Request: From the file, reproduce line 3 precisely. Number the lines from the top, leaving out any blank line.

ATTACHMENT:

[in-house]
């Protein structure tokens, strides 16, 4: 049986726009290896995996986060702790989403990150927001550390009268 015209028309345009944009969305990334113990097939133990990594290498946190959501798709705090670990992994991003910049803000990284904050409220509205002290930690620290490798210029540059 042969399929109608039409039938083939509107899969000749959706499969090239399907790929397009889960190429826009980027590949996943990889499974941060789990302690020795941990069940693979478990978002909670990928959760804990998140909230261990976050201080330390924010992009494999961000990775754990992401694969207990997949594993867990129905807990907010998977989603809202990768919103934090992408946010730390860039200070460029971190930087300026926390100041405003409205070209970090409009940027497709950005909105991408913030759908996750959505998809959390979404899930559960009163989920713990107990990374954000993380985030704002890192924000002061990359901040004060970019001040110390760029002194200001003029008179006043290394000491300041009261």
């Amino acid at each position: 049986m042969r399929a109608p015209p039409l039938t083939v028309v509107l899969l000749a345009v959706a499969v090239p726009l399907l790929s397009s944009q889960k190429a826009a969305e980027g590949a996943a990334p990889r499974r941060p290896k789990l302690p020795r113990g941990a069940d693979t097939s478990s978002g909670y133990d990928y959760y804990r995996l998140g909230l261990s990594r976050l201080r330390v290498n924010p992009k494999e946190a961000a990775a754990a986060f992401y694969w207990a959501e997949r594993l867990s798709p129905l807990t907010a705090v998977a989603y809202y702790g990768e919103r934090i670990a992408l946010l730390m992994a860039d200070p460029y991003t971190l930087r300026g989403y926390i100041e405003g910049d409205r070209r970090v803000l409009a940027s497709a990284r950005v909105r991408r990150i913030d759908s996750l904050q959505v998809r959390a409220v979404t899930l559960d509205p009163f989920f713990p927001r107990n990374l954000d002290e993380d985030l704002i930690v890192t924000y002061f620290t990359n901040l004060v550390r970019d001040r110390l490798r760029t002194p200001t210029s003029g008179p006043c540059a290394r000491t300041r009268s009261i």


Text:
């Amino acid at each position: 049986m042969r399929a109608p015209p039409l039938t083939v028309v509107l899969l000749a345009v959706a499969v090239p726009l399907l790929s397009s944009q889960k190429a826009a969305e980027g590949a996943a990334p990889r499974r941060p290896k789990l302690p020795r113990g941990a069940d693979t097939s478990s978002g909670y133990d990928y959760y804990r995996l998140g909230l261990s990594r976050l201080r330390v290498n924010p992009k494999e946190a961000a990775a754990a986060f992401y694969w207990a959501e997949r594993l867990s798709p129905l807990t907010a705090v998977a989603y809202y702790g990768e919103r934090i670990a992408l946010l730390m992994a860039d200070p460029y991003t971190l930087r300026g989403y926390i100041e405003g910049d409205r070209r970090v803000l409009a940027s497709a990284r950005v909105r991408r990150i913030d759908s996750l904050q959505v998809r959390a409220v979404t899930l559960d509205p009163f989920f713990p927001r107990n990374l954000d002290e993380d985030l704002i930690v890192t924000y002061f620290t990359n901040l004060v550390r970019d001040r110390l490798r760029t002194p200001t210029s003029g008179p006043c540059a290394r000491t300041r009268s009261i």